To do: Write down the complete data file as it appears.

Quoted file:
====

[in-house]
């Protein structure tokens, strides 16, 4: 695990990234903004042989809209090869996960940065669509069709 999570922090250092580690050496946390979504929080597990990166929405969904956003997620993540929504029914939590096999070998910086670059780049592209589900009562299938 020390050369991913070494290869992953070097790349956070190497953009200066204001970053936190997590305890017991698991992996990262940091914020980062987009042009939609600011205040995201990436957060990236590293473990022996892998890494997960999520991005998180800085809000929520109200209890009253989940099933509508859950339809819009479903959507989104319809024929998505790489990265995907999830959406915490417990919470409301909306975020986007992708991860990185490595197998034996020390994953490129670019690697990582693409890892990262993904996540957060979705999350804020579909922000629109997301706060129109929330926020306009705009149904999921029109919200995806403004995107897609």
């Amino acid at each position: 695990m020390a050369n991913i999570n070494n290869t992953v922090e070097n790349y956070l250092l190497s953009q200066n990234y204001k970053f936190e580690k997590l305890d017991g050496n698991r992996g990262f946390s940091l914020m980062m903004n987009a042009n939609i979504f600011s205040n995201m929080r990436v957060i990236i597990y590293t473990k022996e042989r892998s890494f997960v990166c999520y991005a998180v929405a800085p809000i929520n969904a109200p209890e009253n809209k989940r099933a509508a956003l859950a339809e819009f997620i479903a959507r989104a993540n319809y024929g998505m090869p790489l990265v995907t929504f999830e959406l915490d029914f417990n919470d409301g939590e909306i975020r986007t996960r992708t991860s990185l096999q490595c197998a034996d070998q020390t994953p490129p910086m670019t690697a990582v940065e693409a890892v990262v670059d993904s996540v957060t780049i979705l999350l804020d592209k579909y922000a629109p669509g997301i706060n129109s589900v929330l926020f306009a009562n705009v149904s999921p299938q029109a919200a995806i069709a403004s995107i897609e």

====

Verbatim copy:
[in-house]
């Protein structure tokens, strides 16, 4: 695990990234903004042989809209090869996960940065669509069709 999570922090250092580690050496946390979504929080597990990166929405969904956003997620993540929504029914939590096999070998910086670059780049592209589900009562299938 020390050369991913070494290869992953070097790349956070190497953009200066204001970053936190997590305890017991698991992996990262940091914020980062987009042009939609600011205040995201990436957060990236590293473990022996892998890494997960999520991005998180800085809000929520109200209890009253989940099933509508859950339809819009479903959507989104319809024929998505790489990265995907999830959406915490417990919470409301909306975020986007992708991860990185490595197998034996020390994953490129670019690697990582693409890892990262993904996540957060979705999350804020579909922000629109997301706060129109929330926020306009705009149904999921029109919200995806403004995107897609």
């Amino acid at each position: 695990m020390a050369n991913i999570n070494n290869t992953v922090e070097n790349y956070l250092l190497s953009q200066n990234y204001k970053f936190e580690k997590l305890d017991g050496n698991r992996g990262f946390s940091l914020m980062m903004n987009a042009n939609i979504f600011s205040n995201m929080r990436v957060i990236i597990y590293t473990k022996e042989r892998s890494f997960v990166c999520y991005a998180v929405a800085p809000i929520n969904a109200p209890e009253n809209k989940r099933a509508a956003l859950a339809e819009f997620i479903a959507r989104a993540n319809y024929g998505m090869p790489l990265v995907t929504f999830e959406l915490d029914f417990n919470d409301g939590e909306i975020r986007t996960r992708t991860s990185l096999q490595c197998a034996d070998q020390t994953p490129p910086m670019t690697a990582v940065e693409a890892v990262v670059d993904s996540v957060t780049i979705l999350l804020d592209k579909y922000a629109p669509g997301i706060n129109s589900v929330l926020f306009a009562n705009v149904s999921p299938q029109a919200a995806i069709a403004s995107i897609e």